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Member state in local laws should be in line with exempt transactions are described in art.132 and art.135 of the EU VAT Directive which are both mandatory provisions. If a Member State fails to exempt something which plainly falls within the exempt categories, a trader (or the European Commission) can take a case to the Court of Justice to enforce the Directive.
Art. 132 relates to Exemptions “In the public interest” vs “Other exemptions” are in art.135.
With respect to Art.132, the presumed intention is not to burden such public interest services with VAT. These entities have some social benefit and are often carried out by public or charitable bodies (although they may also be provided commercially). These include healthcare, education and sport. Art.135 is mainly concerned with activities which are commercial but which do not fit well within the normal scheme of a ‘value added tax’ because there is no clear relationship between costs and revenues – financial services and insurance, gambling, and supplies of letting land and buildings.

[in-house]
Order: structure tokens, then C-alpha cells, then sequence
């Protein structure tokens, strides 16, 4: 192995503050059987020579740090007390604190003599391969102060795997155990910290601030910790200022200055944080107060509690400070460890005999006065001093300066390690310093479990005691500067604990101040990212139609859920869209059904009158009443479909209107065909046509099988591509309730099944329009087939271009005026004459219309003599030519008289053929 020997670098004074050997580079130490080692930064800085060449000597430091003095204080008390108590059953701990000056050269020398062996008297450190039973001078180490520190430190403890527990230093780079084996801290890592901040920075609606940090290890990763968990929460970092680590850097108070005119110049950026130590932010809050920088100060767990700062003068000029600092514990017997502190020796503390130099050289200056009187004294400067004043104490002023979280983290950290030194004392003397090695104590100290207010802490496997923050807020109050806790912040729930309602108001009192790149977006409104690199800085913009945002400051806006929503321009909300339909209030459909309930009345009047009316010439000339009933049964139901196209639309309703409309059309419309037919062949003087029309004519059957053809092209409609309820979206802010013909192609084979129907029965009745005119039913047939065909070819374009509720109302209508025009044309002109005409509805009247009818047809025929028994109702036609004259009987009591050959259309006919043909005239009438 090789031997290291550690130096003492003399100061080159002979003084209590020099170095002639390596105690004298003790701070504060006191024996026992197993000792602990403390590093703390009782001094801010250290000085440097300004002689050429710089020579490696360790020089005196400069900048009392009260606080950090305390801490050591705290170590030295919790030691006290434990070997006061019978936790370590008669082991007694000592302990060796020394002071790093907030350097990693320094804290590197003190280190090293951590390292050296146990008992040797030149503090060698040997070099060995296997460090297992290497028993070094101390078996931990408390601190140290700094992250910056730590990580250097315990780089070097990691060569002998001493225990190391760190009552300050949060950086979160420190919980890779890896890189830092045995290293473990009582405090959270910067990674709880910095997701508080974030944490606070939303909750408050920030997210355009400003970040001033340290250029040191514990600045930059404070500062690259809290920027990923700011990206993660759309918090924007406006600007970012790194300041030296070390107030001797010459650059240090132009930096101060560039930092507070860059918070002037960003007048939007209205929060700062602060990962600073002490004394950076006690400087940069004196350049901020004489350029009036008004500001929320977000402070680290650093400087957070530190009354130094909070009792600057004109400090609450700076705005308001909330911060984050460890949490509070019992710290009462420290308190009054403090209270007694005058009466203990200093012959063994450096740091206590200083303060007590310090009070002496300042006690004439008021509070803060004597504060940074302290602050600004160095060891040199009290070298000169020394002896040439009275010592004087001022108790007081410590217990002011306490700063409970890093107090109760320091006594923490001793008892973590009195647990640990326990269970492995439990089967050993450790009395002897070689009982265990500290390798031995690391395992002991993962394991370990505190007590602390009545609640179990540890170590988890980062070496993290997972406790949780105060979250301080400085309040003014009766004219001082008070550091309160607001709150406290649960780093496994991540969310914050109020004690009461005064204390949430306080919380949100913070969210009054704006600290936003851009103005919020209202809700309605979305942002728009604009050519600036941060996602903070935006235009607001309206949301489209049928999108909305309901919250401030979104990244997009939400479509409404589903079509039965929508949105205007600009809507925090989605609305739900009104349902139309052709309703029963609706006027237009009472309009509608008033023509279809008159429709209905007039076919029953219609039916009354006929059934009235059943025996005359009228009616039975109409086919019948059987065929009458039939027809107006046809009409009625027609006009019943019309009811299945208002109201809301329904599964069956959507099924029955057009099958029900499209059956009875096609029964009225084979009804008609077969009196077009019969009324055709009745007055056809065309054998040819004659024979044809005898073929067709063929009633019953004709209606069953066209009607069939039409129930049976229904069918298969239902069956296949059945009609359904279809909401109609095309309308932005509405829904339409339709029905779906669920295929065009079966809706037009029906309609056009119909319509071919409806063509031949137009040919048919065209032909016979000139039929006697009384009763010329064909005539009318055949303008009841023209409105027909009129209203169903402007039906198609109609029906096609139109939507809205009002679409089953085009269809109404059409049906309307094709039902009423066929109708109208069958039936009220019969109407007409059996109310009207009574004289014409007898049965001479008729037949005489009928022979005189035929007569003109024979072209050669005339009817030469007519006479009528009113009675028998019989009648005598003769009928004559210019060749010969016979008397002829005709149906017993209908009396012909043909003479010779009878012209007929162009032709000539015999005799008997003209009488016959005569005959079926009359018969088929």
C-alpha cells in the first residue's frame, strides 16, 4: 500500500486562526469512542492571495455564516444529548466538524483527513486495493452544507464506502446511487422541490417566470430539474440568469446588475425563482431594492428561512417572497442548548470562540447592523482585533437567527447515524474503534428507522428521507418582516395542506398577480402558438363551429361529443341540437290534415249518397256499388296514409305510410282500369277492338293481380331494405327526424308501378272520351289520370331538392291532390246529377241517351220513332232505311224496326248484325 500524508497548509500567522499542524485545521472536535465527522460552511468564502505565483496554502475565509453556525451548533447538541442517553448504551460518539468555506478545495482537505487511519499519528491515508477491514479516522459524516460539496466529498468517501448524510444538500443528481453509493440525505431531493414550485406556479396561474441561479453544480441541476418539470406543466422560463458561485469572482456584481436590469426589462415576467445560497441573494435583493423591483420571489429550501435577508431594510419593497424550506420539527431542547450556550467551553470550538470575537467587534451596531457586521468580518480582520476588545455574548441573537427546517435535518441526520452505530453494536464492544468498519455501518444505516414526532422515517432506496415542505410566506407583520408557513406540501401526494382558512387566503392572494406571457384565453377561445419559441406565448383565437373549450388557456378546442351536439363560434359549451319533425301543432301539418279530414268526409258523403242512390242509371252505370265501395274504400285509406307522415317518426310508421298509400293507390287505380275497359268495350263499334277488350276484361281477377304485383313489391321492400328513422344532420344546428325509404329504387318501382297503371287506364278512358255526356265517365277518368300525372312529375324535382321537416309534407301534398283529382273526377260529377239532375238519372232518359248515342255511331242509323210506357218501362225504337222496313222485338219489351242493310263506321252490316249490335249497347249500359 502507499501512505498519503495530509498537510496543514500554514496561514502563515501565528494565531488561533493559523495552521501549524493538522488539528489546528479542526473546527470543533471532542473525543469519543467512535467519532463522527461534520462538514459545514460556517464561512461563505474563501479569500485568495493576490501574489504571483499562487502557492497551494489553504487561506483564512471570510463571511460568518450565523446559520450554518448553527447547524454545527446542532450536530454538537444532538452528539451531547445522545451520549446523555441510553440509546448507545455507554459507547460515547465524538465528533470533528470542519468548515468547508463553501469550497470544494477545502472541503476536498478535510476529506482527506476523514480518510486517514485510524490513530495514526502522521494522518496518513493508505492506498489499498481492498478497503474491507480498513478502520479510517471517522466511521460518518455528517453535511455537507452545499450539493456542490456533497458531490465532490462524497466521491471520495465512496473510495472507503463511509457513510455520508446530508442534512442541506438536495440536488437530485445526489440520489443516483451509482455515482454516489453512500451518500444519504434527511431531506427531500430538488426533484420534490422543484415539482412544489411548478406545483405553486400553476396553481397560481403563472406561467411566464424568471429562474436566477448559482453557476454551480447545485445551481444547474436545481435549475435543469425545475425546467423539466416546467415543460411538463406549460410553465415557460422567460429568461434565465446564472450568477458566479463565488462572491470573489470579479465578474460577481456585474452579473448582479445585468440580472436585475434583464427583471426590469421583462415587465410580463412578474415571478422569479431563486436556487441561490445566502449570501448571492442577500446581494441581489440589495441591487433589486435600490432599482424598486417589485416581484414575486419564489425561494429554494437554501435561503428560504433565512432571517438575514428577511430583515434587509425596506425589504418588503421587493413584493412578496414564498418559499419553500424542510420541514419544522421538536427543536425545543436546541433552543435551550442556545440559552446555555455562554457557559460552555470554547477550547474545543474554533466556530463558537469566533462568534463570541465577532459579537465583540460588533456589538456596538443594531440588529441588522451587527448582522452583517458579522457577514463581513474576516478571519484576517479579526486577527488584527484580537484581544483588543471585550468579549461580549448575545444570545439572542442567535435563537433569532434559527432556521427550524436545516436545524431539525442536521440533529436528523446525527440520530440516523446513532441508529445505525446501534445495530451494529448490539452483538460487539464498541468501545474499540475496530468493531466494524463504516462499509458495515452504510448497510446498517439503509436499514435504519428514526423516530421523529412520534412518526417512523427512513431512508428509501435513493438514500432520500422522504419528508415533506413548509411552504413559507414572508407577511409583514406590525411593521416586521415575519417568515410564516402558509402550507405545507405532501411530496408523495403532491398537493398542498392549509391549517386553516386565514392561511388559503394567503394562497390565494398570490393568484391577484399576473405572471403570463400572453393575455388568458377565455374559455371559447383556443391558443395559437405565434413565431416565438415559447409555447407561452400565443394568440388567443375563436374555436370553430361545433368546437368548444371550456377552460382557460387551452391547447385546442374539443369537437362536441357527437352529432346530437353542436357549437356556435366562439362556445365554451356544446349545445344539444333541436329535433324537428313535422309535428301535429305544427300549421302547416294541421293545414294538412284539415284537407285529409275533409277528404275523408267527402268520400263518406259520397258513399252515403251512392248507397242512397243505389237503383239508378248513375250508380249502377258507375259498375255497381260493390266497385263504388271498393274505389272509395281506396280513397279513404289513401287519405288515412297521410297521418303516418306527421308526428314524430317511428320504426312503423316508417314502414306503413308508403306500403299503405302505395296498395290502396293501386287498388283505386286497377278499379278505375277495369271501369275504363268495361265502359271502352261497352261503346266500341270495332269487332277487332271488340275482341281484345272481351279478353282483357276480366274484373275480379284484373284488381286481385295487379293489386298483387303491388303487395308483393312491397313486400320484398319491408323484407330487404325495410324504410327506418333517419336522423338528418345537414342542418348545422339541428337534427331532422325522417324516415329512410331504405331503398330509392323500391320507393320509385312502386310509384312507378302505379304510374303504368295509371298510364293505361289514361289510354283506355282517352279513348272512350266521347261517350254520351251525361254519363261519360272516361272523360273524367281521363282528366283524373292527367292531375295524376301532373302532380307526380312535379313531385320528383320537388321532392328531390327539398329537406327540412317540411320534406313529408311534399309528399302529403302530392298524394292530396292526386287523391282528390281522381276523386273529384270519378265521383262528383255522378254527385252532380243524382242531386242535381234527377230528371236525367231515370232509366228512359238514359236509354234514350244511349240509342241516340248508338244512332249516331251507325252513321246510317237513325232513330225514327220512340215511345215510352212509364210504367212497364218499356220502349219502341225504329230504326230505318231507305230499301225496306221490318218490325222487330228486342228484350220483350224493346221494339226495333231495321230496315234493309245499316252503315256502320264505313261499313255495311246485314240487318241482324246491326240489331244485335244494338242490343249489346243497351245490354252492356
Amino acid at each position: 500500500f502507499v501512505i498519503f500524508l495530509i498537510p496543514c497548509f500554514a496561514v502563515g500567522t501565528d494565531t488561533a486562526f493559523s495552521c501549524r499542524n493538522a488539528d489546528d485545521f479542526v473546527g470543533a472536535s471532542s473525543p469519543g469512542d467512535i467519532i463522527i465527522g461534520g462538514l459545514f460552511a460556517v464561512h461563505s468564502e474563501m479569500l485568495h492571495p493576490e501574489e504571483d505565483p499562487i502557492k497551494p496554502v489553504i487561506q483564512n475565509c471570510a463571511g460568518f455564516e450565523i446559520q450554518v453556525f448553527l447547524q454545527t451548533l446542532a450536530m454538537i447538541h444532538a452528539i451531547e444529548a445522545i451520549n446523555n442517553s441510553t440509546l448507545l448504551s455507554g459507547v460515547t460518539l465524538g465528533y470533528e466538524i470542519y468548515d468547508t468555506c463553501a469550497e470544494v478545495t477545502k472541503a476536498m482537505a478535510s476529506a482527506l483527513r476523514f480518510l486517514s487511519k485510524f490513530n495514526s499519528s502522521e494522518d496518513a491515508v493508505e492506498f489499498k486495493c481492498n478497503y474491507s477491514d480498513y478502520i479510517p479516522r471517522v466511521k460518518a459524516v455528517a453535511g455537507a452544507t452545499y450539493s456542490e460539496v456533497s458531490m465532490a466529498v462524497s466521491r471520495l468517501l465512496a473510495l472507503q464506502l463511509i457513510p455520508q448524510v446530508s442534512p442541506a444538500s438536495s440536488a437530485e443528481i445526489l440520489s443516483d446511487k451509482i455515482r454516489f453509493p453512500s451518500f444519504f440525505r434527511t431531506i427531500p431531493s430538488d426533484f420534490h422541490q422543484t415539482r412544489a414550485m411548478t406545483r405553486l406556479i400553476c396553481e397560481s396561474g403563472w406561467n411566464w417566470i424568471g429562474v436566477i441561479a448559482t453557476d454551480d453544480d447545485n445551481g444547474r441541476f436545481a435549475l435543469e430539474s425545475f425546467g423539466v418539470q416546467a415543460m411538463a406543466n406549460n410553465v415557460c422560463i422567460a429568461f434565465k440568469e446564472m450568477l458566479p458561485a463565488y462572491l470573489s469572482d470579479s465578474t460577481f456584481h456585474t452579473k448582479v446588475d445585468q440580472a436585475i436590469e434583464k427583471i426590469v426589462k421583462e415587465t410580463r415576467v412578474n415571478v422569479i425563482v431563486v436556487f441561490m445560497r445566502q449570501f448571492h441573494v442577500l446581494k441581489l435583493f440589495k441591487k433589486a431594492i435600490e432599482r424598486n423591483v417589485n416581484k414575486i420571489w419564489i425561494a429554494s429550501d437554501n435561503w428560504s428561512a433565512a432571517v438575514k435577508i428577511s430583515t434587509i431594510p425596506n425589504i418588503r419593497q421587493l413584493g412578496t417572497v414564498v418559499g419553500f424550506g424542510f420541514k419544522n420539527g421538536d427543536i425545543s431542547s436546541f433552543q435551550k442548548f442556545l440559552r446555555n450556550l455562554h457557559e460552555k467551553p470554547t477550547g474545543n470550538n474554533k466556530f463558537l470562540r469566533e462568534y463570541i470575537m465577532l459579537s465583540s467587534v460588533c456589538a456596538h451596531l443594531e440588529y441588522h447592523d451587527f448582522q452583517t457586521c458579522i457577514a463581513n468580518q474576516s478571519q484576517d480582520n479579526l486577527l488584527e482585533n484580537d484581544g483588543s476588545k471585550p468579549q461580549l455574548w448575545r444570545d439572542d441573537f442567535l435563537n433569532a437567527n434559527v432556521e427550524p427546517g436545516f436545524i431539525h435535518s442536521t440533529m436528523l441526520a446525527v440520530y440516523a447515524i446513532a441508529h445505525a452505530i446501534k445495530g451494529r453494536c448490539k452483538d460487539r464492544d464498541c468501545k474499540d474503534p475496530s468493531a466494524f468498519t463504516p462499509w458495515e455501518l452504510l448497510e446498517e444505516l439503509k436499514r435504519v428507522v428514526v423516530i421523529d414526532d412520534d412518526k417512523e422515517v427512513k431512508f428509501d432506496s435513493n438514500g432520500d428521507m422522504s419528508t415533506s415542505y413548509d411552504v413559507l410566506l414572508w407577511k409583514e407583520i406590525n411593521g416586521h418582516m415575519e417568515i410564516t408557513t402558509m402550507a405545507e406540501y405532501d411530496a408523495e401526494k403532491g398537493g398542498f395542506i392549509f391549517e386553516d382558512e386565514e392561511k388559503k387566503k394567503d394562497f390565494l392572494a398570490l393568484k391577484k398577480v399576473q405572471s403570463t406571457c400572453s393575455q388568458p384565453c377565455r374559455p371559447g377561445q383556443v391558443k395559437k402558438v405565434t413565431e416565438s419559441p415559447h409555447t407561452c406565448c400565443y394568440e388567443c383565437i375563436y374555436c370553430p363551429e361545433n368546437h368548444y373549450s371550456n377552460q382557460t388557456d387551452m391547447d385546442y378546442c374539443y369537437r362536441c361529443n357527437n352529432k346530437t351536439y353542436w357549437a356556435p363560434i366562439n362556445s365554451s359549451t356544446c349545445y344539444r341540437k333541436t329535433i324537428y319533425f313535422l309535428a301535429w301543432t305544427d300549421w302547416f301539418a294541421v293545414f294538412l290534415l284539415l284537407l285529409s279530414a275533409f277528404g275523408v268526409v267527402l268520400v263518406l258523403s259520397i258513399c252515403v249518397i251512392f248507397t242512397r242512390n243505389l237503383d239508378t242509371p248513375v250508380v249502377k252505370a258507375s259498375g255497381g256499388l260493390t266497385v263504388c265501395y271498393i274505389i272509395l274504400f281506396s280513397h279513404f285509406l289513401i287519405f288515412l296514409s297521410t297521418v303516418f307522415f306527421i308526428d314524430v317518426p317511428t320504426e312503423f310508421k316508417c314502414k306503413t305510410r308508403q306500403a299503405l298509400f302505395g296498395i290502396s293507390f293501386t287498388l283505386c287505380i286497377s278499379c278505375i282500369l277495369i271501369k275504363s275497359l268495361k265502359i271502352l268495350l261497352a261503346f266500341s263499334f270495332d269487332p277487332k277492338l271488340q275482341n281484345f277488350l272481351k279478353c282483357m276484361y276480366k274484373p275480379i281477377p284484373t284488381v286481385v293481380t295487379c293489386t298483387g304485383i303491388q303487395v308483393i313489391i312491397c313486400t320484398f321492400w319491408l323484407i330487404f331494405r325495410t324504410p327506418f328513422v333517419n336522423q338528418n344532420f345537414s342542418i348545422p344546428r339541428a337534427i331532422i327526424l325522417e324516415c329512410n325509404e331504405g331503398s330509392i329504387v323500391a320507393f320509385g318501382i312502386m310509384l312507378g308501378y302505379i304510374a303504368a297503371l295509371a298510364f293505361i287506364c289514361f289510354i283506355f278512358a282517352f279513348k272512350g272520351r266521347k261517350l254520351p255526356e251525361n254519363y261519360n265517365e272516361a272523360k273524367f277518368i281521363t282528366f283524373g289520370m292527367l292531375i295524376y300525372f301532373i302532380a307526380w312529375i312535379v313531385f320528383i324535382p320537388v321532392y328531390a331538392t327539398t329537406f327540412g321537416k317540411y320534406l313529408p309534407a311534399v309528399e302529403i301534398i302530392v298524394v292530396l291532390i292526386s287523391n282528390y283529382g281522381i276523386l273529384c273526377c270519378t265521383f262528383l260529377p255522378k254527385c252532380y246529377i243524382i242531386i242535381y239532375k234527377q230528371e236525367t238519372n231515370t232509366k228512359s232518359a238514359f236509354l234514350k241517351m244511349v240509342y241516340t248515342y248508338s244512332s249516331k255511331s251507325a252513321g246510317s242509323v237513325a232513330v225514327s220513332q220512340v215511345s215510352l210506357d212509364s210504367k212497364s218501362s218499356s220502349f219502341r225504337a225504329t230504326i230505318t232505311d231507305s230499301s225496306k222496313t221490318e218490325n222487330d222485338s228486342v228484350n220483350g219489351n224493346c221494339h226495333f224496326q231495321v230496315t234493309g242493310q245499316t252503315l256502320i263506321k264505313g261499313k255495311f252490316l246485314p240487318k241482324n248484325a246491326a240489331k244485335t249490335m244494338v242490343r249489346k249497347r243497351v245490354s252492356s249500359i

The biggest distinction between art.132 and art.135 is that exemption under art.132 may be made subject to more conditions under arts.133 and 134.
Art.134 is a mandatory provision which Member States must implement – several of the public interest exemptions must not apply where the supply is NOT ESSENTIAL to the transaction which is exempted, or whether the PURPOSE OF THE SUPPLY IS TO OBTAIN ADDITIONAL INCOME for the supplier from transactions which compete directly with commercial operations which have to charge VAT.
Art.133 allows Member States to impose conditions on the bodies which make supplies within art.132. Art.132 supplies by ‘public bodies’ (e.g. government departments) must be exempt; non-public bodies may be excluded from the exemption if they do not meet various conditions, for example if they are commercial organisations trying to make a profit. Another permissible condition is for the organisation to be ‘managed on an essentially voluntary basis’, which means that the senior management must not be paid salaries. On 21 September 2017, CJEU issued a decision that the VAT exemption for cost sharing groups cannot apply in the banking and insurance sector re (DNB Banka, Aviva and EC v Germany).